Two days ago I encouraged people not to get too caught up whether or not the public option is in the final reform bill — that the keep piece is the individual mandate. I think I want to amend that.
A couple of things have happened since I wrote that post. The first is that Republicans have publicly demonstrated that opposition to the public option is really a proxy for being in favor of not doing anything. The discussion of dropping the public option led to an interesting thing — Republicans attacking co-ops, which are the watered down compromise replacement for the public option that nobody puts much stock in. To be clear, I don’t care what Republican politicians think about health care reform. Conservatives have value to add to the discussion, but Republicans don’t care about the outcome of the bill. They care about the outcome of the political process. So we can’t assume they are making any of their arguments in good faith.
I do care what the more conservative Democrats in the Senate think. In order for reform to pass, we either need enough Republican support to make them feel safe or we need to peel those conservative Democrats away from the Republicans that they usually cling to for political cover.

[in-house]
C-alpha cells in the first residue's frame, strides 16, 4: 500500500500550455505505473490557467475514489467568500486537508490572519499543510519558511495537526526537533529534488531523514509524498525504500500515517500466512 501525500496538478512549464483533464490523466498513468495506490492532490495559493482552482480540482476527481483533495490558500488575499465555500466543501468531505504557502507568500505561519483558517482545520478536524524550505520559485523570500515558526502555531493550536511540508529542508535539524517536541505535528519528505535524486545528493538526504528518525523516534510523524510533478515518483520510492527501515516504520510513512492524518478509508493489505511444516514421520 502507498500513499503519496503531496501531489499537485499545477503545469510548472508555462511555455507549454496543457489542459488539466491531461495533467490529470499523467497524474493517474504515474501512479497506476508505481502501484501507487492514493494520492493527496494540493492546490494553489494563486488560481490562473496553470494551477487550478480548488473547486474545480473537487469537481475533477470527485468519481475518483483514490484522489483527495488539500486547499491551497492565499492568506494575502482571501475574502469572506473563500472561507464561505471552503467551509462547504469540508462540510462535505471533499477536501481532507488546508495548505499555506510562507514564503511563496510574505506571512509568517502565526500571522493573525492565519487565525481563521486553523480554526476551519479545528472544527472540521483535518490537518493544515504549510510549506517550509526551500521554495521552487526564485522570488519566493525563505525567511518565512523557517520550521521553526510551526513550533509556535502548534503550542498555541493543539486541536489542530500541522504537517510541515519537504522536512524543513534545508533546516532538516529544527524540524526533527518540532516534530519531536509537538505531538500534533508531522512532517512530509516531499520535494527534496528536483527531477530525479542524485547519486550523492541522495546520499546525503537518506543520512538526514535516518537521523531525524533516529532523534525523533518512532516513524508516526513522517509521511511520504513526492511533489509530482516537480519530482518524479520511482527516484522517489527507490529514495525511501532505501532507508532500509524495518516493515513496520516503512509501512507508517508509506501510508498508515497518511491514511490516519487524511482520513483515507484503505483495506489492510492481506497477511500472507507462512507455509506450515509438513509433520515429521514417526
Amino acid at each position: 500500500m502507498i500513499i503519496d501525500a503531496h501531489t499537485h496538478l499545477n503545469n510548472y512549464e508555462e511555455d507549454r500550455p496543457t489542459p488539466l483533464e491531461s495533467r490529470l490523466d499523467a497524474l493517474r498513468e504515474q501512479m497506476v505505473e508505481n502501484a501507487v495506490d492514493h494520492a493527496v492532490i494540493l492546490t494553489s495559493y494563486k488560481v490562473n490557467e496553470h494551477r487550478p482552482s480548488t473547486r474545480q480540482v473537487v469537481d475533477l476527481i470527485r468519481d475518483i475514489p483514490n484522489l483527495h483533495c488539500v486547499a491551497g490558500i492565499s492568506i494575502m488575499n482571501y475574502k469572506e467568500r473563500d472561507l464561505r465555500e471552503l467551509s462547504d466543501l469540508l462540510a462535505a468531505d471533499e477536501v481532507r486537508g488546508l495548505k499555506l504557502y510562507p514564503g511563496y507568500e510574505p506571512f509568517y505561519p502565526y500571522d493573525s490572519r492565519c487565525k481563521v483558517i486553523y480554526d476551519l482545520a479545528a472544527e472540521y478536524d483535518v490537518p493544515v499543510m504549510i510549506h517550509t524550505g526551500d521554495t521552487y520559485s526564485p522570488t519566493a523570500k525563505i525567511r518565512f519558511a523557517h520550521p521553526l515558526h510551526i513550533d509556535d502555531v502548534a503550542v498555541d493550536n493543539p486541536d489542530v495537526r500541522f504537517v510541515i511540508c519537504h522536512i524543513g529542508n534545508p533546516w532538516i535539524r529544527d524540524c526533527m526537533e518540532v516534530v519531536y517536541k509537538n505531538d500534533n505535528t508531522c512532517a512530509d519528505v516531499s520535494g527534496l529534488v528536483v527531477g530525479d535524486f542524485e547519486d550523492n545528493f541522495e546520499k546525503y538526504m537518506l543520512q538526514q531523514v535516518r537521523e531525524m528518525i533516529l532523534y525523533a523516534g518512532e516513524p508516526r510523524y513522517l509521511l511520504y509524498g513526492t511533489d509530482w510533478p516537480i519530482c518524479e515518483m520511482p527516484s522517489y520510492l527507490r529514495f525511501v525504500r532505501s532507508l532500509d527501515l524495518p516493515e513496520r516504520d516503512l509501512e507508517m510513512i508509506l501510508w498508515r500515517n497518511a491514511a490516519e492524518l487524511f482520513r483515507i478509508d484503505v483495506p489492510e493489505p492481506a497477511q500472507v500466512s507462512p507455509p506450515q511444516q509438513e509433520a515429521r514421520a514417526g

It is much more apparent now that there is no version of health care reform that more than a few Republicans in the Senate will support. So it’s time to move on, working under the assumption that the Democrats in the Senate can see what’s going on as well as we can. And if we’re cutting the Republicans loose and putting the screws to the conservative Democrats to get on board, we should definitely keep the public option.
The second thing I’ve learned is that some people are strongly against being forced to purchase insurance from a private insurance company. One of the Republicans working on health care reform in the Senate Finance Committee says the bill needs to be broken up and debated in pieces, but most pieces of the bill are interdependent. You can’t demand that insurance companies offer plans at the same rate to people with different health histories without expanding the risk pool, for example. You can’t mandate that everyone purchase health insurance without subsidizing the poor. And maybe you can’t mandate that everyone purchase health insurance unless you give them a public option to choose.
Speaking personally, I still wouldn’t consider a reform bill that is enacted without the public option a defeat, but I think it would be a huge mistake to give up on the public option prematurely. There’s only one time to give up on it — when the final bill is in conference and the Congressional Democrats find that they do not have enough votes to pass it unless that gets dropped.